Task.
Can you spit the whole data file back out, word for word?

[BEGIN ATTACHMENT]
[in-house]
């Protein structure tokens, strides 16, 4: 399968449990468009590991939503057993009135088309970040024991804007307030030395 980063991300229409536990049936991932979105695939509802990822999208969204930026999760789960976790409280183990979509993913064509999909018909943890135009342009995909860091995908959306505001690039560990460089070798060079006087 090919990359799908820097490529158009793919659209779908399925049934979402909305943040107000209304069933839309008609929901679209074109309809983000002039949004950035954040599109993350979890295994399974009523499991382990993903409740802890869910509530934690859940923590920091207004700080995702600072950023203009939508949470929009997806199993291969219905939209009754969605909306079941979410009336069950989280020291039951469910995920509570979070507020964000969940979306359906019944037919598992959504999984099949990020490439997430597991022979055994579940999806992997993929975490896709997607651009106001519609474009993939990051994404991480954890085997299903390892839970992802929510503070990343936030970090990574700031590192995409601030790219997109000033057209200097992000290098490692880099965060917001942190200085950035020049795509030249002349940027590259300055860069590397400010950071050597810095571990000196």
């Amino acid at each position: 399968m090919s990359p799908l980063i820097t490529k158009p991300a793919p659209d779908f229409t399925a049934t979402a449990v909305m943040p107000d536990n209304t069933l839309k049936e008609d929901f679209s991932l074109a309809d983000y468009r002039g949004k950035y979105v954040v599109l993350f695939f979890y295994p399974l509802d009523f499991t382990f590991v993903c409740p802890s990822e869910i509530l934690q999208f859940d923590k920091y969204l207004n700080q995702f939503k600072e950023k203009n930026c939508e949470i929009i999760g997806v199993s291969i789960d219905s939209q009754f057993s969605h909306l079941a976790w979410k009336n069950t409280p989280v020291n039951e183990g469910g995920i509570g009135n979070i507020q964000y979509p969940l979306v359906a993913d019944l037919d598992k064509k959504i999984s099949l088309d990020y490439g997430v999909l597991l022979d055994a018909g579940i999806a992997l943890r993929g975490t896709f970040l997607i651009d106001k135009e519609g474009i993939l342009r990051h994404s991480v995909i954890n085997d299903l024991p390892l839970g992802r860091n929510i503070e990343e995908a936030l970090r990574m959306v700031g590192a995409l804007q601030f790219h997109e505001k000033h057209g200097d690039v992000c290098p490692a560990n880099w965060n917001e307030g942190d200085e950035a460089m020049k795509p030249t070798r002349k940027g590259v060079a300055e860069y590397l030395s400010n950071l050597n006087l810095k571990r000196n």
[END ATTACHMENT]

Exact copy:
[in-house]
């Protein structure tokens, strides 16, 4: 399968449990468009590991939503057993009135088309970040024991804007307030030395 980063991300229409536990049936991932979105695939509802990822999208969204930026999760789960976790409280183990979509993913064509999909018909943890135009342009995909860091995908959306505001690039560990460089070798060079006087 090919990359799908820097490529158009793919659209779908399925049934979402909305943040107000209304069933839309008609929901679209074109309809983000002039949004950035954040599109993350979890295994399974009523499991382990993903409740802890869910509530934690859940923590920091207004700080995702600072950023203009939508949470929009997806199993291969219905939209009754969605909306079941979410009336069950989280020291039951469910995920509570979070507020964000969940979306359906019944037919598992959504999984099949990020490439997430597991022979055994579940999806992997993929975490896709997607651009106001519609474009993939990051994404991480954890085997299903390892839970992802929510503070990343936030970090990574700031590192995409601030790219997109000033057209200097992000290098490692880099965060917001942190200085950035020049795509030249002349940027590259300055860069590397400010950071050597810095571990000196």
């Amino acid at each position: 399968m090919s990359p799908l980063i820097t490529k158009p991300a793919p659209d779908f229409t399925a049934t979402a449990v909305m943040p107000d536990n209304t069933l839309k049936e008609d929901f679209s991932l074109a309809d983000y468009r002039g949004k950035y979105v954040v599109l993350f695939f979890y295994p399974l509802d009523f499991t382990f590991v993903c409740p802890s990822e869910i509530l934690q999208f859940d923590k920091y969204l207004n700080q995702f939503k600072e950023k203009n930026c939508e949470i929009i999760g997806v199993s291969i789960d219905s939209q009754f057993s969605h909306l079941a976790w979410k009336n069950t409280p989280v020291n039951e183990g469910g995920i509570g009135n979070i507020q964000y979509p969940l979306v359906a993913d019944l037919d598992k064509k959504i999984s099949l088309d990020y490439g997430v999909l597991l022979d055994a018909g579940i999806a992997l943890r993929g975490t896709f970040l997607i651009d106001k135009e519609g474009i993939l342009r990051h994404s991480v995909i954890n085997d299903l024991p390892l839970g992802r860091n929510i503070e990343e995908a936030l970090r990574m959306v700031g590192a995409l804007q601030f790219h997109e505001k000033h057209g200097d690039v992000c290098p490692a560990n880099w965060n917001e307030g942190d200085e950035a460089m020049k795509p030249t070798r002349k940027g590259v060079a300055e860069y590397l030395s400010n950071l050597n006087l810095k571990r000196n």